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FREELessons: 16Length: 1.5 hours

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4.4 Joining Many Tables Together

Finally, with your newly created many-to-many relationship tables created, it's time to once again revisit our friend the SELECT query. In this lesson, we are going to get back to the concept of the JOIN and start adding in multiple joins as well as introducing the concept of grouping.

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4.4 Joining Many Tables Together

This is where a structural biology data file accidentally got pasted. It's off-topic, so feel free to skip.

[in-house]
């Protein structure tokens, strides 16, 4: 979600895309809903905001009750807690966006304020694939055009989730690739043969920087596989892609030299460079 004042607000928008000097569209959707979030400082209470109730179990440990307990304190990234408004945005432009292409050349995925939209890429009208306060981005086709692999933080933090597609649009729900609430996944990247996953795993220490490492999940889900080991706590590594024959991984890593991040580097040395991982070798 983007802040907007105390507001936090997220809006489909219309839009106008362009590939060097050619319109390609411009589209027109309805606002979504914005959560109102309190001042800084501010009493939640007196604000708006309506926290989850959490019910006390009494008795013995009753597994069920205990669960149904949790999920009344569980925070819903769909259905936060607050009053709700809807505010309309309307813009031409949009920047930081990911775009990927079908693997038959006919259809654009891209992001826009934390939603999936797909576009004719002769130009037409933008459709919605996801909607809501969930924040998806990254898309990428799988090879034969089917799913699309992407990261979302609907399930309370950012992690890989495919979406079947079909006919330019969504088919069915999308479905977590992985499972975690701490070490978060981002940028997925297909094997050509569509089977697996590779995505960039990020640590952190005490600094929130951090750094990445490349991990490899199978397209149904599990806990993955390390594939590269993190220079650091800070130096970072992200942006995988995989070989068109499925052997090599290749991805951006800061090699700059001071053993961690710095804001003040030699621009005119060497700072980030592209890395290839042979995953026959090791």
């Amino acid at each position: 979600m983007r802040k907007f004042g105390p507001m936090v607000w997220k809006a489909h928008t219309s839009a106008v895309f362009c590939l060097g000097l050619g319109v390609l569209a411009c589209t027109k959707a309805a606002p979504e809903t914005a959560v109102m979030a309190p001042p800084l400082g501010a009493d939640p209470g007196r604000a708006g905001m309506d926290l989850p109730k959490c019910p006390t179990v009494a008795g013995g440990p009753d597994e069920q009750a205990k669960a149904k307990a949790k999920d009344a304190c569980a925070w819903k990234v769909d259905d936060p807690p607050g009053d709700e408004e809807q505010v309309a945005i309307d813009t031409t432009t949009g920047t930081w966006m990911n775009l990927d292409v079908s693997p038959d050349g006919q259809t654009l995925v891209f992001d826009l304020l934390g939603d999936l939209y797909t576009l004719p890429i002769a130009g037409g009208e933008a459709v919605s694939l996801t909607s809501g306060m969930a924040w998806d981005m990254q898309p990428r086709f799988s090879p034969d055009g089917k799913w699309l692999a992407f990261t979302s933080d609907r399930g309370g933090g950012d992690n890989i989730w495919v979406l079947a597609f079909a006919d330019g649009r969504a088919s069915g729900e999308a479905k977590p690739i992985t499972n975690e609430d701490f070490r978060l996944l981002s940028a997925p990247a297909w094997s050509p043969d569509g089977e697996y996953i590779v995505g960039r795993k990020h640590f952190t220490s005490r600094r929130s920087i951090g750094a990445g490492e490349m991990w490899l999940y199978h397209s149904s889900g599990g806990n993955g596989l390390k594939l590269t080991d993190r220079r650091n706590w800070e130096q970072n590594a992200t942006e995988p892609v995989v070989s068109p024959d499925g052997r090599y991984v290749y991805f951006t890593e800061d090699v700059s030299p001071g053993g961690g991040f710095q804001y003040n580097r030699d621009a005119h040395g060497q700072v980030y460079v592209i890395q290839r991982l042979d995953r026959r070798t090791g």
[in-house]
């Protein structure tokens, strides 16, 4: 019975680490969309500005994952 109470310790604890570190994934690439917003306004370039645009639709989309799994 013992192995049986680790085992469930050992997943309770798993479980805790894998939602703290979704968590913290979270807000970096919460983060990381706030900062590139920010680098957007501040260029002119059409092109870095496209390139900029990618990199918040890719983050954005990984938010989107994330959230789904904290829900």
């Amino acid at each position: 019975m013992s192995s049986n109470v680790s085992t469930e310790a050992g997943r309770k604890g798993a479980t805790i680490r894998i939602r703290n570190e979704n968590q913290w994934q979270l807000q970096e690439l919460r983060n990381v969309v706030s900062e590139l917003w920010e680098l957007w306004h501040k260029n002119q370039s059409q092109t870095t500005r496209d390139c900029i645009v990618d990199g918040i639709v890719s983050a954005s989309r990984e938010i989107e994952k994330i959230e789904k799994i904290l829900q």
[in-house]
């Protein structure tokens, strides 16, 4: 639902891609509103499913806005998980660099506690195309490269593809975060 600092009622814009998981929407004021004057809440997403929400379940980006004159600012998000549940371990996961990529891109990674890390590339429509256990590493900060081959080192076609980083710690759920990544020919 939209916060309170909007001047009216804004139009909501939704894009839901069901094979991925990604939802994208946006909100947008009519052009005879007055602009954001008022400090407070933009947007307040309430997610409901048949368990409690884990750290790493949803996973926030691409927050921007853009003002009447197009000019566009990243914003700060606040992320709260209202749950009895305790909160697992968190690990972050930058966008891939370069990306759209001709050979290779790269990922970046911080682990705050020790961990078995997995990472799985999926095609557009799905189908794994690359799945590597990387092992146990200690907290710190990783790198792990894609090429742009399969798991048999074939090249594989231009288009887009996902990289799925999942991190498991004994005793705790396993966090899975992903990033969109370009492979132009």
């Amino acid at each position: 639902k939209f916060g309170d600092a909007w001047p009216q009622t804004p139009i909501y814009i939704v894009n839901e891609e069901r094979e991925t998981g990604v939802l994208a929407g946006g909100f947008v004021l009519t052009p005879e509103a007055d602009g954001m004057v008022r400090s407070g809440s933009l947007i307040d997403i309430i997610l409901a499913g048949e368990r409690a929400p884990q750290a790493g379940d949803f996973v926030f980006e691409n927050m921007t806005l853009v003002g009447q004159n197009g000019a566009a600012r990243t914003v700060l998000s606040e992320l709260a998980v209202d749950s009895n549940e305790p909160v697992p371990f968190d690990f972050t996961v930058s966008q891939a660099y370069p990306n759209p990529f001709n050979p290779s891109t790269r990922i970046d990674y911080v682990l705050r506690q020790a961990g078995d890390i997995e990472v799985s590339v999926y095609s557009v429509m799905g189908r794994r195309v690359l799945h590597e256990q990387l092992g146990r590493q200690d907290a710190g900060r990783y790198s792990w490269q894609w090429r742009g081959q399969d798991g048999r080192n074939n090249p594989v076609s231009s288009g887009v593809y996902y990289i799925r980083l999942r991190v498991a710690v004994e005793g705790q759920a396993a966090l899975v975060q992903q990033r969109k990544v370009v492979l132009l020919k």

So now we're to the point where we have a lot of the data in the right places. Now we wanna be able to pull everything back and start to make sense of it. So you saw how we started to do joins using the join on previously when we were doing the one-to-many relationship. And when you're doing many-to-many relationships, it's actually very much the same. So let's say that I wanted to get back the guests, their first and last name, and I wanna get the dishes that they're bringing back. So let's go ahead and see what that looks like. So I'll do a select, now I'm gonna wanna use aliases and so in order for me to do that I'm gonna kinda need to think about what those aliases are going to be during the select part of the statement. So in this case, I know that I'm gonna be referring to anything with a guest as g, and then anything with a dish as d. And then we'll be referring to the linkage table, the guest dish as gd, so just to kinda think about those things. So when I'm pulling back that data and I wanna display it to the end user, or get those values back, what is it going to look like? So I'm gonna have my guest.first_name, I'm going to have my guest.last_name, and then I wanna get back the dish.name. So those are the pieces of information that I wanna get back, so I wanna know where those pieces of information are coming from. So now I need to say where this is coming from, so I'm going to say from guest g. Now remember, this case I want to do a join. So I wanna join my guest table and I want to join that to my guest dish table. So I'm gonna join it to that linking table and I'm gonna refer to that as gd, as I mentioned before. And we're gonna say on g.ID is gonna be equal to gd.guest_id. So this is kinda similar to what we saw before, but we've only made it halfway. We've only gone from the guest to the guest dish table, we have to finish that linkage into the dish table. So now we're going to join again, and this time we're going to join the guest dish table to the dish table. Dish is d, and we're gonna join that on d.id is equal to guest dish, gd.dish_id. Now, I know there's a lot of things going on there, but you just have to remember that you could have multiple joins together and they go sequentially. So I'm now joining my guest_dish table to my guest table on this relationship here. And then I'm joining the guest_dish table to my dish table on this relationship right here. So if go ahead and hit Enter, you're gonna see now that I've got some good stuff going on. I have now the names and the list of things that these people are bringing. Bu this will work, but now I'm getting multiple records back for each individual person based on their relationship. So since there are multiple entries in the guest dish table for both Derek and John, I'm getting multiple records back for each. So I can see exactly what they're bringing, but what if I don't wanna do it that way? What if I want a single record for all of these things that are coming back in this many-to-many relationship. Well, I can do that with a little bit of help from grouping and we're gonna show you how to do that right now. So let's go ahead and start with the same query that we had before. So I'm gonna cheat a little bit, and I'm gonna arrow up. And so this is how we were starting, we were getting the first name, we're getting the last name, and the name. But in this case, we're gonna wanna do a concatenation. We're gonna wanna take all of these records, and we want to comma separate them in a single record for each of the other people that we're bringing back. So I wanna see Derek Jensen bringing salad, pasta and then I wanna see John Wilson bringing pasta, garlic, bread. So in order to do that I'm gonna take advantage of a little bit of a function here that's built into SQL called group_concat. So what this is going to do, is it's going to allow me to group things together to be able to comma separate them automatically instead of me having to do string concatenation, this is going to actually do it for me. But in order for this to work, we're gonna have to do a little bit more work. So then we'll come down to the next line and I'm once again going to cheat because my linkages are gonna be the same. So I'm gonna say from guest g then I'm going to join that to guest_dish. Then I'm going to join that to dish, so all of that's the same. But I'm gonna remove this semicolon cuz there's one more thing that I have to do. Well, actually, let's go ahead and just let that go. If I try to run this right now, this group_concat is assuming that everything is grouped together, but if I don't I'm actually gonna get an error. So it's saying, in an aggregated query without a group by then I can't do this. So the problem here is that I'm trying to query and do a grouping here with this group_concat, but the results coming back for my query are not grouped. So the way that I do that is I actually introduce, so I'm gonna bring all this back so it's easier for you to read. And as you can see here, now I've removed the semicolon and I have dropped down to the next line. So what I need to do now is, I need to introduce the concept of a group. And so I'm going to use the group by filter in this, where I want to specify what I'm grouping by. Now, how do I determine that? Well, when I'm doing a many-to-many relationship, I can group by something that is common to both of them in my linking table. So in this case, I have a linking table of guest dish, and what's common between them is going to be that first column in there that guest id. So in this case, I'm going to do a group by gd.guest_id. So this is now going to group all the results based on the guest that is being linked between those two tables. So if I were to hit Enter now, I'm gonna get back a single result for each person. So I'm gonna see Derek Jensen is bringing salad and pasta and that John Wilson is bringing pasta and garlic bread. So that is a little bit easier to work with when I'm trying to determine who is bringing what. So there now you have a way to not only join two tables in the one-to-many, but you can now also join many tables together in a many-to-many relationship and start to group the results together to make it easy to read.